When you’re running a business, much of your important organizational and customer data is stored and used via tech. Thus, it’s obviously important to have a big focus on security. You need to find the best strategy for your specific venture’s needs — one that works according to your size, budget and the type of information that flows in and out.
One phrase that’s becoming increasingly used these days is the “hybrid cloud.” Read on for the lowdown on this term and how you can utilize a hybrid cloud workload in your business successfully this year.
What Is a Hybrid Cloud?
The term hybrid cloud refers to a tech solution based around a hybrid model, as the name indicates. Basically, it is a combination of computing and storage products used via public cloud providers (e.g. Microsoft Azure, Google Cloud Platform and Amazon Web Services) and private infrastructures (the hardware and services which are usually on-premises).
In this type of setup, the public and private tech can operate effectively quite independently of each other. In addition, they can communicate using an encrypted connection, such as one organized through a private dedicated link.
The ways in which each business arranges their hybrid cloud will vary, depending on an organization’s needs and priorities. You’ll have to find the right balance between public and private for your venture, based on things such as what kind of infrastructure you already have on site, which operations have to be handled, migration potential, uptime guarantees, security concerns, and legal and regulatory compliance issues.
Why It’s Popular Right Now
Hybrid cloud setups have gained momentum because they combine the best of both worlds. They leverage advantages of public cloud offerings, such as usage-based billing and the provisioning of rapid resources, with the helpful speed and reliability that often comes from good private cloud systems.
Business continuity is another key reason why so many ventures are now going down the hybrid cloud route. To continue to do business during a disaster or some sort of tech or other failure, you need for your company’s data to remain accessible with little or preferably no downtime. Hybrid cloud solutions help with this because critical information can be replicated and stored in the cloud, away from on-site primary systems, for access in case of emergency.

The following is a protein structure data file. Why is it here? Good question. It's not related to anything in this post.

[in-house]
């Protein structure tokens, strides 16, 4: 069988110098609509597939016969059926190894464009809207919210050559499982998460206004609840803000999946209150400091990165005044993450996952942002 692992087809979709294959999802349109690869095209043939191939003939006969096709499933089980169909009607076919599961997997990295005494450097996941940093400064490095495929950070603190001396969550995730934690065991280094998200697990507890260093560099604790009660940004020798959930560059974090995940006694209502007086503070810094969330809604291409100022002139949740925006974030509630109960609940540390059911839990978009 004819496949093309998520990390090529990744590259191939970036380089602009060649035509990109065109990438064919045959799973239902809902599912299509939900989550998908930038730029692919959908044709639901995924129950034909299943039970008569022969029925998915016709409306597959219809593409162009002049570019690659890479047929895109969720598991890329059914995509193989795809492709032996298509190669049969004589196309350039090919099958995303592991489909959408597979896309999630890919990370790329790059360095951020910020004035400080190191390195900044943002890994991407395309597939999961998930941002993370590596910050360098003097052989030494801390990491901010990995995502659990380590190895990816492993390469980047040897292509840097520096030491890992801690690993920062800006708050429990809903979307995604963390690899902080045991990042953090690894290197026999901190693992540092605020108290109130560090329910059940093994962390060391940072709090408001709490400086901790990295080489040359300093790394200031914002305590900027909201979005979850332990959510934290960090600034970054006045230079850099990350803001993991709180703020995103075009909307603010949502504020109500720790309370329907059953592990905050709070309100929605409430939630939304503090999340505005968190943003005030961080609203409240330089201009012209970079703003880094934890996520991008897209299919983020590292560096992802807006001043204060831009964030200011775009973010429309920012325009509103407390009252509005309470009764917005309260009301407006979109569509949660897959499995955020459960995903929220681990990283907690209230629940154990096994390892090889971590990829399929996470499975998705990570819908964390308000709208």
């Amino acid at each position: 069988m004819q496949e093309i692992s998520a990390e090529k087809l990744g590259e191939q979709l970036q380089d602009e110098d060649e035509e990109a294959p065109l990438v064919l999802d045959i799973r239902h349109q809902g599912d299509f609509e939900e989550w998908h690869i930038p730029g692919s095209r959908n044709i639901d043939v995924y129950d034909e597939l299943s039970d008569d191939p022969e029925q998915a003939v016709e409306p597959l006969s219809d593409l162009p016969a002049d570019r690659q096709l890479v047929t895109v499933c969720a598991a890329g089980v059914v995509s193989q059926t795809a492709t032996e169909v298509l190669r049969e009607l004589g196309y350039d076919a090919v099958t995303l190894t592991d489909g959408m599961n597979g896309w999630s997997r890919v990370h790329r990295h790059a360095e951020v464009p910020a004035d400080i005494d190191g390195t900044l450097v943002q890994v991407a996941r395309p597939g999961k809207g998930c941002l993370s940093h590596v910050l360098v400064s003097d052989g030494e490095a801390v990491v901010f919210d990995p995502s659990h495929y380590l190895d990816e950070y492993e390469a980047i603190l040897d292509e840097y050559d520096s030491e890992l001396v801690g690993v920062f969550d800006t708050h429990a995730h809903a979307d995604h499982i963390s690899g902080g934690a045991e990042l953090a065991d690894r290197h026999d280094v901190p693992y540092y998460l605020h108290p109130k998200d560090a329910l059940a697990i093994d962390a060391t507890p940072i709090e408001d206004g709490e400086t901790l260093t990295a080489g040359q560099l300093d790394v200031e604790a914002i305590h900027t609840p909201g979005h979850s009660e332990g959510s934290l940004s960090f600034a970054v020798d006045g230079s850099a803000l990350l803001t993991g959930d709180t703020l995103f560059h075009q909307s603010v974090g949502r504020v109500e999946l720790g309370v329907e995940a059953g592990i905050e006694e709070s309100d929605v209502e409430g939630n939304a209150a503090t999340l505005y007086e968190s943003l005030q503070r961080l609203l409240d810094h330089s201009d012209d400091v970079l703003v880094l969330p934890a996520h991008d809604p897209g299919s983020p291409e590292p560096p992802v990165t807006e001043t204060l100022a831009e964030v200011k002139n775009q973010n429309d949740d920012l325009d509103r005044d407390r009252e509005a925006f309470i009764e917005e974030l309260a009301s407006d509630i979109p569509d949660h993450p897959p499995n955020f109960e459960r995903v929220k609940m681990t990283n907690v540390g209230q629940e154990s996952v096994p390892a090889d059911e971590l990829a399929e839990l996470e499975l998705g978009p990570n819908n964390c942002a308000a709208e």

Other pluses from choosing a hybrid cloud set up include:
- More opportunities for innovation, since concepts can be tested and prototyped in a cloud environment and then quickly deployed and measured for success.
- Scalability, as businesses scale out to the cloud as needs and demands change.
- Risk management, for businesses who want to move to a mostly cloud environment eventually but who want to test the capability of particular workloads and providers first.
Tips for Successfully Using a Hybrid Cloud Setup
When you’re ready to move to a hybrid cloud system, start by assessing your firm’s needs. Work out what you need out of the cloud, such as money savings, automation, data storage, security and so on. Determine whether you want to have access to outside assistance from experienced consultants in the cloud arena and other specialists. If you run a small company and don’t have a dedicated IT manager, you’re more likely to require outside help.
Next, it’s important to separate your organization’s information and applications into different category types, depending on where data will need to sit in the cloud. Analyze what you potentially want to move to the cloud, and decide how sensitive the data is and if it’s a strategic move or not to upload it to the cloud. There will be some things you want to have stored only on-site or in private clouds.
Of course, when it comes to using service providers, always do your research. Find out about any potential hidden fees, so you’re comparing costs effectively. Consider choosing companies that have support available, so if you get stuck you have somewhere to turn, and learn about how much scalability will be possible as your business grows.